Unless you've been hiding under a rock you probably heard the story about the US couple who saved their home by self publishing erotic stories on internet? Or about how Natasha Walker, author of The Secret Lives of Emma, is a guy not a gal? And we all know the story behind the exponential rise in popularity of that sexy book everyone but my dog has read. It’s brought my attention to interesting phenomena around sexy books and what makes them popular – the story behind the story.
I've been blogging here about some of the hairier questions I've been asked since The Yearning was published. My sex life has suddenly become a point of interest, in particular my past sex life. The most common question I get asked, directly or indirectly, is ‘did it happen to you?’
Most people to want to know what inspires books, but everyone wants to know what inspires sexy books. Our appetite for a bit of salacious gossip is alive and well. We are voyeuristically fascinated by the tales of authors who have gone where we have feared to tread. It’s as though we need to gaze at the mirrored experience of others in order to reassure ourselves ‘I am normal’ or ‘Thank goodness I didn't go there’ or ‘I’m not alone’. Having watched how stories behind stories increase the popularity of books, I have considered my answer to this question at length.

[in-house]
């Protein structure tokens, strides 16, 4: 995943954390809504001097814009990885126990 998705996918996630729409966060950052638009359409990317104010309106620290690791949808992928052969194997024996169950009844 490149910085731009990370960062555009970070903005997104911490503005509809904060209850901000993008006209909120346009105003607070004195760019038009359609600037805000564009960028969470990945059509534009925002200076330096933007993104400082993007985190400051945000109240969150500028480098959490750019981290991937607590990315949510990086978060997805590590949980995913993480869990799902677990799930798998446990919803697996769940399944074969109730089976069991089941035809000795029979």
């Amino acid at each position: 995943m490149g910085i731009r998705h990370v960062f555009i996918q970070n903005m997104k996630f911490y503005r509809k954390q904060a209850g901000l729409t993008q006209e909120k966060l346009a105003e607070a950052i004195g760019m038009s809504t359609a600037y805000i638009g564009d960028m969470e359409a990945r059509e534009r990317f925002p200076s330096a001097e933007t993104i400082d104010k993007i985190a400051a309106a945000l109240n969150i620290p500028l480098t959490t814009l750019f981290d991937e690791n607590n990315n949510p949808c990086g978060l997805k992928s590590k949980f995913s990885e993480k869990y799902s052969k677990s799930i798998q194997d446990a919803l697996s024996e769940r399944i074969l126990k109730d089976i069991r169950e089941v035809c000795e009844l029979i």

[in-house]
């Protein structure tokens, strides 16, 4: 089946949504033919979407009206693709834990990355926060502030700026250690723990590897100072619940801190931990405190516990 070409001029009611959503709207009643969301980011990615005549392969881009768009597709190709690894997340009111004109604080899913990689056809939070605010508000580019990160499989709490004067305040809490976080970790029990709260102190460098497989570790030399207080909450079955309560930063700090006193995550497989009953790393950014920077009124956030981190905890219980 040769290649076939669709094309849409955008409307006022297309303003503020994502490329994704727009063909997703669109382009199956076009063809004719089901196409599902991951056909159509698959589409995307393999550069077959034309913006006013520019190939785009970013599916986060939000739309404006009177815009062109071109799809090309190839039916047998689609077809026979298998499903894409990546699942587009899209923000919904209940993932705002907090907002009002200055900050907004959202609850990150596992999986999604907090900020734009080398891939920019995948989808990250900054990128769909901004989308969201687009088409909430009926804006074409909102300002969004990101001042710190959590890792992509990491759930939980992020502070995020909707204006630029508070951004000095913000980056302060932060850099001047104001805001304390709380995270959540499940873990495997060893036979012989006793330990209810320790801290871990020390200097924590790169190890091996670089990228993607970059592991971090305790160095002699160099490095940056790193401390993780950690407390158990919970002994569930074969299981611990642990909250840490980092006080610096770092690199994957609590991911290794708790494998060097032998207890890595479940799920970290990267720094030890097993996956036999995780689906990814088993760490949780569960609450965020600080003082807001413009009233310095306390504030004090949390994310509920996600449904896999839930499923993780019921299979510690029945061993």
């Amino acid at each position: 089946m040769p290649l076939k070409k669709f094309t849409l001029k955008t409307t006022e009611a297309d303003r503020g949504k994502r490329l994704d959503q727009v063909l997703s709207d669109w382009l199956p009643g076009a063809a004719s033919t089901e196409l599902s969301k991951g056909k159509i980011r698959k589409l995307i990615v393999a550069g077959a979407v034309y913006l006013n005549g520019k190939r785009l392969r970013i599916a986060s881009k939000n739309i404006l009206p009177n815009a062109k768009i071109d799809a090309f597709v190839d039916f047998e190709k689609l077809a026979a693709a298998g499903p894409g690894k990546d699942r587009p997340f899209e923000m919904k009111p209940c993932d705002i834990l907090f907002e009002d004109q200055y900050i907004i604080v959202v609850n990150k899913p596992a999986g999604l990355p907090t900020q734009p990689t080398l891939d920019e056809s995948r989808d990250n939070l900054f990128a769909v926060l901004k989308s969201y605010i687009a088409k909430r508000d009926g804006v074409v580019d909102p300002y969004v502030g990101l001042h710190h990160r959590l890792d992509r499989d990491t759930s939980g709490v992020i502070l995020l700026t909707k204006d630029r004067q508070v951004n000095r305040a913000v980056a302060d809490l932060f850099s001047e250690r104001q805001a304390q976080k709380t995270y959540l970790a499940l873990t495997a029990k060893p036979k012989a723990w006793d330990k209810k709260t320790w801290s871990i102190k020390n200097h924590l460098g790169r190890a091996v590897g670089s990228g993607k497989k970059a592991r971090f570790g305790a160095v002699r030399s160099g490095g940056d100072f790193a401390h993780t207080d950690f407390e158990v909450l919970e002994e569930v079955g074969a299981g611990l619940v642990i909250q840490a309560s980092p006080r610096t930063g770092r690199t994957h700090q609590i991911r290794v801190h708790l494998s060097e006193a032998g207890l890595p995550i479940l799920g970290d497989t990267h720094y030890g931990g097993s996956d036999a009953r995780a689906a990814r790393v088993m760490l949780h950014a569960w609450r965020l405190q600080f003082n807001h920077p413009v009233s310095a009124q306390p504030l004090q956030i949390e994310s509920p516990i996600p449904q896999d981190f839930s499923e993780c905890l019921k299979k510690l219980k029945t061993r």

IF I admit that, yes, I had a hot illicit affair with one of my high school teachers when I was 15, what kind of media attention could I expect to attract? A lot, I think. Because then The Yearning takes on new meaning, people will read it in a different way. They imagine me, in my unabashed youth, wandering guilelessly into a dangerous and damaging affair. They wonder how my family now feel now about having it all put ‘out there’ for the world to see. People will want to hear me talk about it and explain and justify why the teacher in question was never brought to justice.
Student/teacher relationships aren't uncommon. I’m not talking here about predatory paedophilic relationships, but the relationships that evolve as a result of mutual attraction. A number of women who have been through it have told me that The Yearning ‘nails it’. Yet, the book alone, no matter how accurately it portrays the scenario, no matter how well received and reviewed, is not enough to get the media’s ‘juicy’ factor going. What media wants from me is an open admission that this story is in some way my own.
Such an admission is not to be taken lightly. Let’s think about this. I have a primary school aged daughter and am part of a small school community. My step daughter and brother are both teachers. I have a family I care deeply about. I still keep in touch with friends from high school. Exposing a story like this has serious ramifications, not just for me, but for other people in my life.
Yet plenty of authors would, because they know that it would significantly increase the exposure and interest in their book. In fact, some authors have lied with reckless abandon about their personal experiences in order to achieve better book sales. It’s a stunt that, even if it backfires, assures them of notoriety.
But I’m not a liar (unless chocolate is involved). Nor am I ambitious enough to expose my daughter to things she’s too young to understand. The truth? The Yearning is an emotionally honest book. Inspiration from my past? All I ask is does it really matter and why?